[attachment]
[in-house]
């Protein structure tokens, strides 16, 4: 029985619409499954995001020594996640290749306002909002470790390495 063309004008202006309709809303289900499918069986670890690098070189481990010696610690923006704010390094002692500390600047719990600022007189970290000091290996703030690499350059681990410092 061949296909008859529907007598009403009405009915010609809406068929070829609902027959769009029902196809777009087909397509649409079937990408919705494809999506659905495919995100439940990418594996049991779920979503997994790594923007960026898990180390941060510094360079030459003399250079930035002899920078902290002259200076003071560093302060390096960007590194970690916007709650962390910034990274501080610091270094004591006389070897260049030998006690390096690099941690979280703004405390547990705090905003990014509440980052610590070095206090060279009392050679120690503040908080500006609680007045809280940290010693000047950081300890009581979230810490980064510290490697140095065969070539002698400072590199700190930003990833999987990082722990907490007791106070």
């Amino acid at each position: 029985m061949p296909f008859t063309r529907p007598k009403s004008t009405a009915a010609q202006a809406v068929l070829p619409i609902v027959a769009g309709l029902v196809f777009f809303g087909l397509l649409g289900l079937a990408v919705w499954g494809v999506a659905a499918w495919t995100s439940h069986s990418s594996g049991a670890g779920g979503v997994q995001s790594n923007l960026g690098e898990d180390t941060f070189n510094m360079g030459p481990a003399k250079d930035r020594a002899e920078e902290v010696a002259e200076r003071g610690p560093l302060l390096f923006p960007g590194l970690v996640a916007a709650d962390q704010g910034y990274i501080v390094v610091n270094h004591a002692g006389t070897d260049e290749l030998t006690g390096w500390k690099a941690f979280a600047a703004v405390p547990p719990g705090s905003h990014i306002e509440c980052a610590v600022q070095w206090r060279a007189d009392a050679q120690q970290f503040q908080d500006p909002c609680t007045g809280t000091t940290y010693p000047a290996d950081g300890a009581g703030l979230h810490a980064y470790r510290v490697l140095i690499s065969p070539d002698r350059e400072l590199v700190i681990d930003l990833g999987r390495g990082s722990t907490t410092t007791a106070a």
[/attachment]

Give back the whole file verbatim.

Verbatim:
[in-house]
């Protein structure tokens, strides 16, 4: 029985619409499954995001020594996640290749306002909002470790390495 063309004008202006309709809303289900499918069986670890690098070189481990010696610690923006704010390094002692500390600047719990600022007189970290000091290996703030690499350059681990410092 061949296909008859529907007598009403009405009915010609809406068929070829609902027959769009029902196809777009087909397509649409079937990408919705494809999506659905495919995100439940990418594996049991779920979503997994790594923007960026898990180390941060510094360079030459003399250079930035002899920078902290002259200076003071560093302060390096960007590194970690916007709650962390910034990274501080610091270094004591006389070897260049030998006690390096690099941690979280703004405390547990705090905003990014509440980052610590070095206090060279009392050679120690503040908080500006609680007045809280940290010693000047950081300890009581979230810490980064510290490697140095065969070539002698400072590199700190930003990833999987990082722990907490007791106070």
């Amino acid at each position: 029985m061949p296909f008859t063309r529907p007598k009403s004008t009405a009915a010609q202006a809406v068929l070829p619409i609902v027959a769009g309709l029902v196809f777009f809303g087909l397509l649409g289900l079937a990408v919705w499954g494809v999506a659905a499918w495919t995100s439940h069986s990418s594996g049991a670890g779920g979503v997994q995001s790594n923007l960026g690098e898990d180390t941060f070189n510094m360079g030459p481990a003399k250079d930035r020594a002899e920078e902290v010696a002259e200076r003071g610690p560093l302060l390096f923006p960007g590194l970690v996640a916007a709650d962390q704010g910034y990274i501080v390094v610091n270094h004591a002692g006389t070897d260049e290749l030998t006690g390096w500390k690099a941690f979280a600047a703004v405390p547990p719990g705090s905003h990014i306002e509440c980052a610590v600022q070095w206090r060279a007189d009392a050679q120690q970290f503040q908080d500006p909002c609680t007045g809280t000091t940290y010693p000047a290996d950081g300890a009581g703030l979230h810490a980064y470790r510290v490697l140095i690499s065969p070539d002698r350059e400072l590199v700190i681990d930003l990833g999987r390495g990082s722990t907490t410092t007791a106070a």